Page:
There is a ledge on the side of Mt. Megunticook in Camden Hills State Park. It can be seen from Camden’s Main Street, a sheer granite face that drops and disappears into the woods below. A face of rock that people forget about; after all it has been there forever. It is not as spectacular as El Capitan, or the kind of sheer faces that draw world class rock climbers. Nevertheless, it is part of the landscape that is Camden. For a brief period in 1981 the balance of this landscape changed.
Art viewed in public places can come as a surprise. Sculpture in parks or along a city street holds the possibility of enhancing the immediate surroundings. Artists who make work in these environments attempt to make sense of the place. They try to add an element of the unseen, the hidden, or they extract the obvious, the very thing that has been there all along.
In 1981, David Brooks working closely with Darrah Cole of Vision Publications (now defunct) and the UMVA, curated a site-specific exhibition at Camden Hills State Park. They convinced Herb Hartman of the Bureau of Parks and Recreation to allow 19 Union artists to install temporary art works throughout the park. Artists were given complimentary park passes for the purpose of installation. Little or no restrictions were imposed as to the sites. The only proviso was that what went in was to be taken out, removed completely. The exhibition showed respect for the environment and the natural beauty of the place.
Art has the ability to change one’s opinion of the everyday, and that change is not always looked upon favorably. As a result one work was singled out for removal: a very large felt banner by artist Bill Coyne. Drawing, an enormous white felt hand, was unfurled over a ledge on Mt. Megunticook Ocean Overlook. That big white hand seemed to say, that people will do their best to organize nature, to leave their mark and make it their own. Some residents in Camden were convinced it had been painted on the ledge, amounting to graffiti that you could see all the way down to Main Street. So down came Bill Coyne’s work.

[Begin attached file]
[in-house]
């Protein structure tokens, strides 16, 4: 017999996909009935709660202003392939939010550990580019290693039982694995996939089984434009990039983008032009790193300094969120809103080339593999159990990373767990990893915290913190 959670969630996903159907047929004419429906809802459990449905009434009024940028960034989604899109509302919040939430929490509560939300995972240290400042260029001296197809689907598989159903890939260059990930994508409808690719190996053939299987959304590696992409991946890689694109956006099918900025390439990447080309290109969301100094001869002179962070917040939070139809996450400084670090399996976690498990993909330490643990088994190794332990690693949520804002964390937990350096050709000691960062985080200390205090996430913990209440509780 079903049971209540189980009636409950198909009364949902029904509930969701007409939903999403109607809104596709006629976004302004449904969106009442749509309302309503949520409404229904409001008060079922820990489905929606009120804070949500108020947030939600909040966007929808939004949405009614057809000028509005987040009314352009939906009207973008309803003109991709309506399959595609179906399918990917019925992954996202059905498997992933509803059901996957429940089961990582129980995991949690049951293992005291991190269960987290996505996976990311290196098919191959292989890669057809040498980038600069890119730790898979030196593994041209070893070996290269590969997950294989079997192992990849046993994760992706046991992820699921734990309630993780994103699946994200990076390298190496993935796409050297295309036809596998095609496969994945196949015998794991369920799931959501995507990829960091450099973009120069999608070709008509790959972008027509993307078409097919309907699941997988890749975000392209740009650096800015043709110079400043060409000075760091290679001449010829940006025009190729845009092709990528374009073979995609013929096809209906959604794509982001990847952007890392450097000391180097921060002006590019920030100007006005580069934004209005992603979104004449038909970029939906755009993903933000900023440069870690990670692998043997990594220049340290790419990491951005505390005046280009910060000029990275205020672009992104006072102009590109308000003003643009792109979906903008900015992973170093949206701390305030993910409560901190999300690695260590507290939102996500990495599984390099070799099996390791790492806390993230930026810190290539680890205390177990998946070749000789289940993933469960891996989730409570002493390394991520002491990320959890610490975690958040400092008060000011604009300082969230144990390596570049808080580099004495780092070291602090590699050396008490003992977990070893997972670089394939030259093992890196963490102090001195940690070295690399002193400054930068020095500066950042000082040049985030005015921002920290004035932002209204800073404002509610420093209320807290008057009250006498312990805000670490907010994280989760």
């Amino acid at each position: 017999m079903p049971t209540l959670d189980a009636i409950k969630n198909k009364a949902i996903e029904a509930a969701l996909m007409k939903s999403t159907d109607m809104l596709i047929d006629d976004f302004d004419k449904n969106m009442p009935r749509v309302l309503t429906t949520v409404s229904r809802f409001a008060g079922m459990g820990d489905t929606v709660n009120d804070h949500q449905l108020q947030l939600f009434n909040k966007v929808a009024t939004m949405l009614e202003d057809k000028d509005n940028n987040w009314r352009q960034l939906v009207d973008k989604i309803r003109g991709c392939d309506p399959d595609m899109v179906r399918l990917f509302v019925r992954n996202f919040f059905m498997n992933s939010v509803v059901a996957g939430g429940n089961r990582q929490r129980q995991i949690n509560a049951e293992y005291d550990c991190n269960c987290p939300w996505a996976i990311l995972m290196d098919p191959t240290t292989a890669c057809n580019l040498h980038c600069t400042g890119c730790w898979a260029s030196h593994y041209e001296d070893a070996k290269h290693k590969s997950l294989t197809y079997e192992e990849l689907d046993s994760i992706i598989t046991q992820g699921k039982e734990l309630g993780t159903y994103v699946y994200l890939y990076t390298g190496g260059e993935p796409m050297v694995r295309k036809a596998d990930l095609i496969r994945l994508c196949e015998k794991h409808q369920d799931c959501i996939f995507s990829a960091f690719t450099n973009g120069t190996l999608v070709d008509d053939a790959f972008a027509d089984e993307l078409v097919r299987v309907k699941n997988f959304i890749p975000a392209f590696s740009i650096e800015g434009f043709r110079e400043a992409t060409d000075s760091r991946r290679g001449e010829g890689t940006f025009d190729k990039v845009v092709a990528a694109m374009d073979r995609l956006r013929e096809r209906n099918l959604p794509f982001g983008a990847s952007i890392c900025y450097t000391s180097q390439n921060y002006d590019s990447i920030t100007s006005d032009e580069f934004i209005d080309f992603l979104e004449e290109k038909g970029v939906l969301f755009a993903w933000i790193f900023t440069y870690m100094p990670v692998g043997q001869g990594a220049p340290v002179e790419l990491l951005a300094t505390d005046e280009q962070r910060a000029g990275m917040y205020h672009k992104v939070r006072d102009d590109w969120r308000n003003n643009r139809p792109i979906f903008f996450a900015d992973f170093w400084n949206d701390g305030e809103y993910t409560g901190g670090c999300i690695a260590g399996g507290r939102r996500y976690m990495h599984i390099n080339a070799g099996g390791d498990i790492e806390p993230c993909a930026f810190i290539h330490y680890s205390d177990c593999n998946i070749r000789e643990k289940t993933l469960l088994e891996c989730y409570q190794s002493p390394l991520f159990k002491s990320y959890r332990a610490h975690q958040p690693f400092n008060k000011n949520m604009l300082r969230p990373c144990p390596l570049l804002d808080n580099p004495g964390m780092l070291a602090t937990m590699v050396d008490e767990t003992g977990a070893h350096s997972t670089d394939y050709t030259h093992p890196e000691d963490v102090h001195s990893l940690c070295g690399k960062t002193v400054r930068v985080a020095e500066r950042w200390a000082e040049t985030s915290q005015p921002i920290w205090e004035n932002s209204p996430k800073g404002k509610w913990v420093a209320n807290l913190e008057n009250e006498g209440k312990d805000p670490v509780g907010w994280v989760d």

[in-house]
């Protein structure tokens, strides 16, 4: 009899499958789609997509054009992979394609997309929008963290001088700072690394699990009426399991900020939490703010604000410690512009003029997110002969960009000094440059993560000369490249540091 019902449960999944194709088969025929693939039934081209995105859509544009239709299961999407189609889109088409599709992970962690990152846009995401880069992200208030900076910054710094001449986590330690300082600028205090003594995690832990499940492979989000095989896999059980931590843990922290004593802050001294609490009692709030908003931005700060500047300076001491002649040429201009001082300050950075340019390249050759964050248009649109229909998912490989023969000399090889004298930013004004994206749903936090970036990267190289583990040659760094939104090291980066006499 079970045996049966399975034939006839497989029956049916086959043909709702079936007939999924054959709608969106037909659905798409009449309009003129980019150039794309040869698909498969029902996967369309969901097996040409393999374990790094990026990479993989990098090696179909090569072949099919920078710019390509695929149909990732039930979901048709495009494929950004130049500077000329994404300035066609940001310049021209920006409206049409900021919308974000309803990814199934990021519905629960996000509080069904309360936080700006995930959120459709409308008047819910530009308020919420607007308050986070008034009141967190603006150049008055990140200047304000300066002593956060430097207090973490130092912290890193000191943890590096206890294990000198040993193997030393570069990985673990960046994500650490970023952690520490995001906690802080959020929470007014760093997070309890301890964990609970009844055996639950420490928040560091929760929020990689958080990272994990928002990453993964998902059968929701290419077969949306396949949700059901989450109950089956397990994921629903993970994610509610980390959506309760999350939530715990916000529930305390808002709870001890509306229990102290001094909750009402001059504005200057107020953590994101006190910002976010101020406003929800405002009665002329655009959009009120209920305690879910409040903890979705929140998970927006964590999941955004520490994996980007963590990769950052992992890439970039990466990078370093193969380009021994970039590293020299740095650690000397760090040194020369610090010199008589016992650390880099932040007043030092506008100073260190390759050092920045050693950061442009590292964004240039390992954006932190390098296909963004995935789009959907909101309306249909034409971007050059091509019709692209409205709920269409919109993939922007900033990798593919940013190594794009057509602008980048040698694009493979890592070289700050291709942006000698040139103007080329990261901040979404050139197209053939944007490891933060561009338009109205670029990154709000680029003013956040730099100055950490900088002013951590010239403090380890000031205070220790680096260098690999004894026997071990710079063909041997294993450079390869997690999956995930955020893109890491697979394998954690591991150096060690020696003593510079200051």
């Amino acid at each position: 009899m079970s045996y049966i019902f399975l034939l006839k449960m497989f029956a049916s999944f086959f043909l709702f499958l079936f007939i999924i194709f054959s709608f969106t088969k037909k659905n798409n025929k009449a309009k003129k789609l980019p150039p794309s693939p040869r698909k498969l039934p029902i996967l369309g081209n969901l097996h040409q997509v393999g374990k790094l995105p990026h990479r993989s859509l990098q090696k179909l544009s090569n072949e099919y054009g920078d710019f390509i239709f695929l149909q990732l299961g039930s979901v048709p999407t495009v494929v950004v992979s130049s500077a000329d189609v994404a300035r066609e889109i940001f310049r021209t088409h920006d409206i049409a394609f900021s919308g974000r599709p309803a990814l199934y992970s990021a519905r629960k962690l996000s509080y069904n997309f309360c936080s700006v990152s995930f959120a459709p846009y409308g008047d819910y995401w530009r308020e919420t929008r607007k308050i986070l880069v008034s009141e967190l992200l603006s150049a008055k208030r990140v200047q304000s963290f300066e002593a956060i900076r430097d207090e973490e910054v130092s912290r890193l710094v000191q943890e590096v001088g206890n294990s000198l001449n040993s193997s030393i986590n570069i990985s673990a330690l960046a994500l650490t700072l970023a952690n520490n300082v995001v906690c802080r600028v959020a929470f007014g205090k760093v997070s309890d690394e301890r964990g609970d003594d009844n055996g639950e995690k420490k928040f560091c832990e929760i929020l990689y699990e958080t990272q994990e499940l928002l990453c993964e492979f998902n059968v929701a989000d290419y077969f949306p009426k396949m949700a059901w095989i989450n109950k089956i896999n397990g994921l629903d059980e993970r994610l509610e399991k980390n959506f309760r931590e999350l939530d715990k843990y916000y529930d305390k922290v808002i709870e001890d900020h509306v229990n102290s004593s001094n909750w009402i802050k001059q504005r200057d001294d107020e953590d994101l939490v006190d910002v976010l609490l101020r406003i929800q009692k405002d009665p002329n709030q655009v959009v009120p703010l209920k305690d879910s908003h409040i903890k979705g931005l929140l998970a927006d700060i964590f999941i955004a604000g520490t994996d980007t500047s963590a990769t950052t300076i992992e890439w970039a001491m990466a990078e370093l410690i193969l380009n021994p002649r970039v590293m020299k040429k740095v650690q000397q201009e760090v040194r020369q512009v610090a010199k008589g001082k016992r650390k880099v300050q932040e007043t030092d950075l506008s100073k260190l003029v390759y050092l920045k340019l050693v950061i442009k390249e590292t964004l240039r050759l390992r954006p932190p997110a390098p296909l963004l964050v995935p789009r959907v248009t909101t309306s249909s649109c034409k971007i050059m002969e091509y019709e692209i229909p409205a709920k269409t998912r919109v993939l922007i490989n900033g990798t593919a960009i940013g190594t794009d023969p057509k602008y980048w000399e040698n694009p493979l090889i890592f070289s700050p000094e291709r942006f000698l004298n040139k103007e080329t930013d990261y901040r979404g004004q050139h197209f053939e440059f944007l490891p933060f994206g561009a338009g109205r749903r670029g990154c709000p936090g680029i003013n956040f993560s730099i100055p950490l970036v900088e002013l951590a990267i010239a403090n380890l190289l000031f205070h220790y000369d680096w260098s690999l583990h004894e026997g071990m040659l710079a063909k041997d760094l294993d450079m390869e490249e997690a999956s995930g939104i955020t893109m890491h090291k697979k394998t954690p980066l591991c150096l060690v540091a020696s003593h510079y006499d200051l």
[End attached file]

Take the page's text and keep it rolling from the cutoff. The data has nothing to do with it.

Site-specific art, produced in the natural world, allows the artist ways to change what nature changes on a daily basis. The artist finds a way to strike a balance between themselves and how they view themselves in this natural world. Nature, when left alone, pretty much strikes its own perfect balance. Site-specific work acts like that big white hand on the cliff face. It asks the viewer to see promise in a place, while at the same time it asks us to look hard at mistakes that might be made there.
Given the size and varied topography of Camden Hills State Park, many artists chose sites that were remote and accessible only by picking your way up a long trail. There was no policing of sites, or of the exhibition in general. As a result I remember two works being vandalized. A piece called Islands, by Gretchen Luchesi, was destroyed only days after installation and prior to the opening. As a result no one got a chance to see it. Another work, Sundial, by David Brooks, was also destroyed, making it useless as a natural time piece. Both of these works were constructed using found materials on site, stones, fallen branches etc. It was odd to think that installations using natural objects were vandalized, while works using man-made materials and or traditional construction methods were left unharmed. Just luck? The question is anyone’s guess, but we see it as some perverse statement, that the natural world is there to be messed with. Dig it up, cut it down, it’s only earth!
Not far from our house, a river empties into the sea. We take our dogs there to swim. There is no sand beach, only smooth stone shingle. People who find their way here for the first time, knowing they may never return, pile these stones on top of one another, making miniature cairns. They build these anonymous towers and mark their territory. In this primordial act of construction we find a way to balance ourselves in the natural world.
The Camden Hills Site Show, was organized by UMVA and Vision Publications (now defunct), with a grant from the Maine Arts Commission, and closed on October 4, 1981. A review by Edgar Allen Beem appeared in the Maine Times (also defunct) dated September 4, 1981. (The complete review appeared in Edgar Allen Beem’s book Maine Art Now, 1990, by Dog Ear Press.
All photographs by David Hingston. Sculpture at top by Pat and Tony Owen
All the Best From the West (of Ireland)
Pat and Tony Owen